The combination of tight U.S. soybean stocks, strong Chinese demand and reduced production in South America continues to provide formidable fundamental support for soybean prices.
The soybean market is still not seeing much evidence that prices have risen enough to ration tight supplies in the export market, which will make prices difficult to break until traders are confident that a large new U.S. crop is on the way.
China’s Commerce Ministry on Monday said that country’s May soybean imports should reach a record high of 4.29 million metric tons (mmt) and projected imports will remain strong in June at 4.11 mmt.
This was a sharp upward revision from the ministry’s earlier import projections of 3.66 mmt for May and 2.8 mmt for June, although it was in line with trade expectations.
Chinese demand for old-crop soybeans has slowed this month. The China National Grain and Oils Information Centre (CNGOIC) said in a weekly report that demand for imported soybeans remained slow last week due to high prices, large imports and a rise in freight rates.
"Trading firms and crushers are more reluctant to book cargoes. Imports in coming weeks are seen to reduce partly also because of ample supplies at home," said the CNGOIC.
However, the limited availability of Argentine soybeans is keeping Chinese purchases of U.S. soybeans stronger than normal for this time of year.
Last Thursday’s USDA weekly export sales report showed China bought more than 7 million bushels of U.S. soybeans for 2008-2009 delivery during the week ended May 14.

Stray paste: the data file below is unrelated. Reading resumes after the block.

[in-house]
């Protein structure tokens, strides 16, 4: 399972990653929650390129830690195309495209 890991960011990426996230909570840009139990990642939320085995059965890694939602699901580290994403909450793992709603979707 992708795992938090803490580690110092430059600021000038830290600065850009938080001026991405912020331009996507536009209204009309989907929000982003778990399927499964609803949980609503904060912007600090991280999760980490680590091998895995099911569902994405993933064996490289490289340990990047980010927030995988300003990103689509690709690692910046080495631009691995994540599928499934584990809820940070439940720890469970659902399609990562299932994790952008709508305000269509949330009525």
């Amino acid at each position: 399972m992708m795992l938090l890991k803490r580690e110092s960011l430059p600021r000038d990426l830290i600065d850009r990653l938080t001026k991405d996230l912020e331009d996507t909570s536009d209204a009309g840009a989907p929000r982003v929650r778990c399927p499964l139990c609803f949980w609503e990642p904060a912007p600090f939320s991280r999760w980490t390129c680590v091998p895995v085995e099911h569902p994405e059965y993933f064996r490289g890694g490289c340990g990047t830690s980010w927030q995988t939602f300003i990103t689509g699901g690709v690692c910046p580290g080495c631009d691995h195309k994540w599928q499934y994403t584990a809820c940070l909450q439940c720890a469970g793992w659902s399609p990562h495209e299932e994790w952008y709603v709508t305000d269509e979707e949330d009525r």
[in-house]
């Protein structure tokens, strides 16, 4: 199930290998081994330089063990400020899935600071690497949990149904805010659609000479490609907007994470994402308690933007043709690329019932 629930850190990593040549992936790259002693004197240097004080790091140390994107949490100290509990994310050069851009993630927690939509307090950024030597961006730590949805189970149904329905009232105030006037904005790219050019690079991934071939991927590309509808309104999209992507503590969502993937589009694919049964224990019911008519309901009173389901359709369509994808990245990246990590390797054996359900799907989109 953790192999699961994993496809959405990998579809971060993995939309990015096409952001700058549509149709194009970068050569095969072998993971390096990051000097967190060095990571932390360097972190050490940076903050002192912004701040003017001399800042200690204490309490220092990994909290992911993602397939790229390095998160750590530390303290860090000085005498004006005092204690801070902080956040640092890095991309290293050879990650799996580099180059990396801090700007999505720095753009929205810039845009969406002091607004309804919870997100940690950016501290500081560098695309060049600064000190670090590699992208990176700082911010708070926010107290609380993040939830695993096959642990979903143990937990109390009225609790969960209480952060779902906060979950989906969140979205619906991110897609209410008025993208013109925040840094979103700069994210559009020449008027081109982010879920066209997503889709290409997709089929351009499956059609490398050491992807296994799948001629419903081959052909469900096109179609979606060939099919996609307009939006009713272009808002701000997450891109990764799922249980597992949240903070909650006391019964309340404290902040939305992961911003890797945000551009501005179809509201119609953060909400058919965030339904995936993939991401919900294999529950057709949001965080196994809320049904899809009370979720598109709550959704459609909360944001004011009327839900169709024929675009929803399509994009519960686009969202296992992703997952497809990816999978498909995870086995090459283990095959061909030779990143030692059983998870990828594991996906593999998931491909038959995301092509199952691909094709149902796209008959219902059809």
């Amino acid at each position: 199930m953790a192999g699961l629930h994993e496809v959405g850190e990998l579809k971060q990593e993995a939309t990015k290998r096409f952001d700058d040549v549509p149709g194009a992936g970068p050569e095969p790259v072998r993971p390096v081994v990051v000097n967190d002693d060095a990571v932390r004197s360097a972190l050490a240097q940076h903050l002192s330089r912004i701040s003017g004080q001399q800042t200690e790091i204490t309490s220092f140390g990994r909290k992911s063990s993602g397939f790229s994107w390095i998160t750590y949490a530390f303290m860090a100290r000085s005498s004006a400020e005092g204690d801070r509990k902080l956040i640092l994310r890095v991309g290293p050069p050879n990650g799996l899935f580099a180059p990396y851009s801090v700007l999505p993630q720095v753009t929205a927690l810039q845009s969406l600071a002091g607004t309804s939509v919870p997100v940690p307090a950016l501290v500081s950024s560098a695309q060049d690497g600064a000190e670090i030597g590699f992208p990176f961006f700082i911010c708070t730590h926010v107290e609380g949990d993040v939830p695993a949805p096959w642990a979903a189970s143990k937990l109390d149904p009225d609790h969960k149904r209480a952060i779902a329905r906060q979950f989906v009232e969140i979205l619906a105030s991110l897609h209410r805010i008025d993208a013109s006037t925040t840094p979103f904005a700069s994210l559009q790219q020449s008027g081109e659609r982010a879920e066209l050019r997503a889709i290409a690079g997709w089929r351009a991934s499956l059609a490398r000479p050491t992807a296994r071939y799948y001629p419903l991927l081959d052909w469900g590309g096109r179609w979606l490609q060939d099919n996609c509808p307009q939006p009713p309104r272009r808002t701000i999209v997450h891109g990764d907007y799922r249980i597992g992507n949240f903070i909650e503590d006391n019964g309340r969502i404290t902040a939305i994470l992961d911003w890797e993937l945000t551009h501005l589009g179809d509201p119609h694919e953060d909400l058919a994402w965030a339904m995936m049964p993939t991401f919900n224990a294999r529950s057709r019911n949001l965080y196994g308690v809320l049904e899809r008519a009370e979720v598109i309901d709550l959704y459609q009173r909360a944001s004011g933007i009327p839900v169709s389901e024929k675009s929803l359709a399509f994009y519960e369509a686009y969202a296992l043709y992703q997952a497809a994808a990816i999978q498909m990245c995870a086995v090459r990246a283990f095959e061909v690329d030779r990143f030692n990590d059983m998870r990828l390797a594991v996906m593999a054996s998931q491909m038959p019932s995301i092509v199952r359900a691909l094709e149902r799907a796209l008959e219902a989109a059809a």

Estimates of Argentina’s soybean crop continue to shrink with the Buenos Aires Grain Exchange last week lowering its estimate by another 600,000 metric tons to 32.2 mmt. The Argentine Rural Confederation, a producer group, was even more pessimistic about the crop, pegging it at only 30.5 mmt.
The Chinese have also been strong purchasers of U.S. beans for 2009-2010 delivery with neither Argentina nor Brazil expected to be able to export many soybeans past October.
China bought nearly 8.7 million bushels of U.S. soybeans for 2009-2010 delivery last week and next-year sales to China now total roughly 58.4 million bushels, nearly three times what they were a year ago.
Expectations for lower domestic soybean plantings this year are helping to support Chinese demand for 2009-2010.
There are also reports of a growing drought in China’s top soybean province of Heilongjiang, which produces about 40% of the country’s crop. According to the Heilongjiang Agriculture Commission, dry weather has affected nearly half of the province’s farm land.
Other buyers have stepped forward this month, as well, with recent weakness in the value of the dollar working to negate part of the impact of rising U.S. soybean prices for foreign buyers.
U.S. soybean export sales for the week ended May 14 hit 50 million bushels, easily exceeding trade expectations, partly due to an unexpected sale of nearly 6 million bushels to Egypt for 2008-2009 delivery.
Editor’s note: Richard Brock, Corn & Soybean Digest's marketing editor, is president of Brock Associates, a farm market advisory firm, and publisher of The Brock Report.